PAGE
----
February seems a long time ago. It’s not only the seasons that have changed, so too has the entire political climate. Prime Minister Tony Abbott’s recovery grows in strength and confidence, whilst the hapless Bill Shorten clings onto his position by his fingernails.
On the issue of the Indonesian boat payments, the opposition leader revealed the emptiness of Labor’s entire quiver of so-called principles. Eager to find any foothold with which to scramble onto the faux-moral high ground that is always Labor’s haven of desperation, Mr Shorten could barely contain his excitement at the thought of putting pressure on Mr Abbott over this supposedly iniquitous practice. The ABC and others leapt into the fray, convinced that finally they’d found a chink in Mr Abbott’s ‘border security’ armour. Yet as always, the facts betrayed the hyperbole of Labor’s and the Left’s hysteria, once it became apparent that Messrs Rudd and Gillard had also allowed our security forces to bribe, sorry, to ‘disrupt’ people smugglers if the situation necessitated. Blinded by their debilitating Abbott-hatred, and drowning in their own sanctimonious hypocrisy, the Left could not see that there is, if anything, more virtue in occasionally paying criminals to take asylum seekers back to safety than in the ‘sugar-on-the-table’ approach of an open invitation to all and sundry that inevitably results in gruesome deaths of men, women and children at sea. Julie Bishop was right to point out that Mr Shorten was being ‘set up’ – either by his own obtuseness or the mischievous forces on the benches behind him – in attempting to score political points on this subject. If, as is likely, Labor opt for some version of a turn-the-boats-back policy prior to the next election, it will have zero credibility both in the eyes of the electorate and, more importantly, in the eyes of the barons of the people-smuggling trade.
Meanwhile, on the issue of being a responsible opposition, Labor have blunderingly ceded the richest territory of all – economic management – to, of all people, the Greens. Under the astute new leadership of Richard di Natale, and the ever-impressive Scott Morrison, the passing of the pension reforms allows the Greens to partake in government as did the Democrats during the Howard years.
Whether it be climate change, gay marriage or asylum seekers, there is an increasingly hungry target audience for the Greens to pander to. In doing so, they jeopardise the inner-city seats of Labor’s most likely leadership contenders, Tanya Plibersek and Anthony Albanese, if, or when, the party enters another of its periodic power struggles.
On the issue of the AWU leadership putting its own political and financial interests ahead of the best interests of the workers, well, knock us down with a feather! Who’d have thought that the tight union-money-politics triangle of the modern labour movement would breed a seething cauldron of greed, corruption and self-interest? Mr Shorten may well be able to skate through his appearance before the Royal Commission, as did his predecessor Julia Gillard, by relying on technicalities, memory failure and obfuscation, but it is unlikely that he will escape a significant amount of damage to his and Labor’s ‘brand’.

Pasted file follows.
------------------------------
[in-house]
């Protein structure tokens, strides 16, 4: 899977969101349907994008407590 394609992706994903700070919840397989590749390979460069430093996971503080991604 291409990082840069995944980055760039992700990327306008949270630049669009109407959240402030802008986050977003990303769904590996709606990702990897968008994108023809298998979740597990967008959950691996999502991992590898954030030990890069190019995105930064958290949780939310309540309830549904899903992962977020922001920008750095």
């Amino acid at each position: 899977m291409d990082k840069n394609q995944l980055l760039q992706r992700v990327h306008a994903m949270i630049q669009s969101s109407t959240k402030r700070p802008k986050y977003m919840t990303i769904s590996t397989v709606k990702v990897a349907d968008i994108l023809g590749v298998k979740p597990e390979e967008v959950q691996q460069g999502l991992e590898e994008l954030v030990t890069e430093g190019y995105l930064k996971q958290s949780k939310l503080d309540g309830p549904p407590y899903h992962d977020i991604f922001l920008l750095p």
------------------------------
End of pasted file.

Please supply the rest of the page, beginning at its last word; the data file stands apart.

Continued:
Which brings us to the Killing Season, Sarah Ferguson’s superb documentary series. (The luvvies on the upper floors of Ultimo must be scratching their heads wondering how they ever let this one through.) With the ruthlessness of a Game of Thrones princess, Ms Ferguson has torn back the skin of modern Labor to reveal the dark heart and empty soul that lies beneath. What has become abundantly clear is, dysfunctional and chaotic though he may have been, the decision by Julia Gillard and her cohorts to roll Kevin Rudd remains unjustifiable – increasingly deserving of the epitaph of an Aussie coup d’etat. Ms Gillard, by the evidence of her own words, was a scheming opportunist who put her own ambitions and blind hubris in front of the interests of the nation and loyalty to a leader. That she went on to become our worst ever prime minister is not all that surprising.
This magazine has already declared Tony Burke unfit for high office based on his un-recanted or corrected perceptions of tacit approval of terrorism when addressing the Friends of Palestine, and the Killing Season merely highlighted his apparent lack of principles. It was almost sickening to watch the smirking delight with which Mr Burke, Senator Sam Dastyari and one-time union kingpin Paul Howes recounted and even re-enacted the bizarre scenes of their betrayal of Mr Rudd for Ms Ferguson’s cameras.
But of course the person who comes out worst of all from the TV series is the current opposition leader, Bill Shorten. Labor may try and kid themselves that an individual who is so motivated by such brazen self-interest can ever be elected prime minister, but if they do so, the learning curve will be a steep one. The perception was always that Kevin Rudd stood for nothing. The sad reality is that those around him stood, and still stand, for even less.
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